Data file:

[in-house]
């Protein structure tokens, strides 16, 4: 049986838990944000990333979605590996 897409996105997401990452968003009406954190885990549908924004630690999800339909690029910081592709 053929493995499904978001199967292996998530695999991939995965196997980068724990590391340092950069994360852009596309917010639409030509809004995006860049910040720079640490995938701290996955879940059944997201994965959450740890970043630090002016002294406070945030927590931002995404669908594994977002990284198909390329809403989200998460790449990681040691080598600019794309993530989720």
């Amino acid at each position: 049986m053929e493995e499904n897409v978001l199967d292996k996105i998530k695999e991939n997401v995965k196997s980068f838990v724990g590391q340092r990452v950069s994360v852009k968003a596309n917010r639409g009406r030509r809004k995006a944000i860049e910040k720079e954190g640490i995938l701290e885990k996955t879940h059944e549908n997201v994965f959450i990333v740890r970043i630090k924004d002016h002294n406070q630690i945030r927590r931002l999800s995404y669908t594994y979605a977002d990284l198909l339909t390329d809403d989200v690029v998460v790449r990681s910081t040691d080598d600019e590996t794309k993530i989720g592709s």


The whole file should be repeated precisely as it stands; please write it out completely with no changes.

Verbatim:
[in-house]
């Protein structure tokens, strides 16, 4: 049986838990944000990333979605590996 897409996105997401990452968003009406954190885990549908924004630690999800339909690029910081592709 053929493995499904978001199967292996998530695999991939995965196997980068724990590391340092950069994360852009596309917010639409030509809004995006860049910040720079640490995938701290996955879940059944997201994965959450740890970043630090002016002294406070945030927590931002995404669908594994977002990284198909390329809403989200998460790449990681040691080598600019794309993530989720």
């Amino acid at each position: 049986m053929e493995e499904n897409v978001l199967d292996k996105i998530k695999e991939n997401v995965k196997s980068f838990v724990g590391q340092r990452v950069s994360v852009k968003a596309n917010r639409g009406r030509r809004k995006a944000i860049e910040k720079e954190g640490i995938l701290e885990k996955t879940h059944e549908n997201v994965f959450i990333v740890r970043i630090k924004d002016h002294n406070q630690i945030r927590r931002l999800s995404y669908t594994y979605a977002d990284l198909l339909t390329d809403d989200v690029v998460v790449r990681s910081t040691d080598d600019e590996t794309k993530i989720g592709s």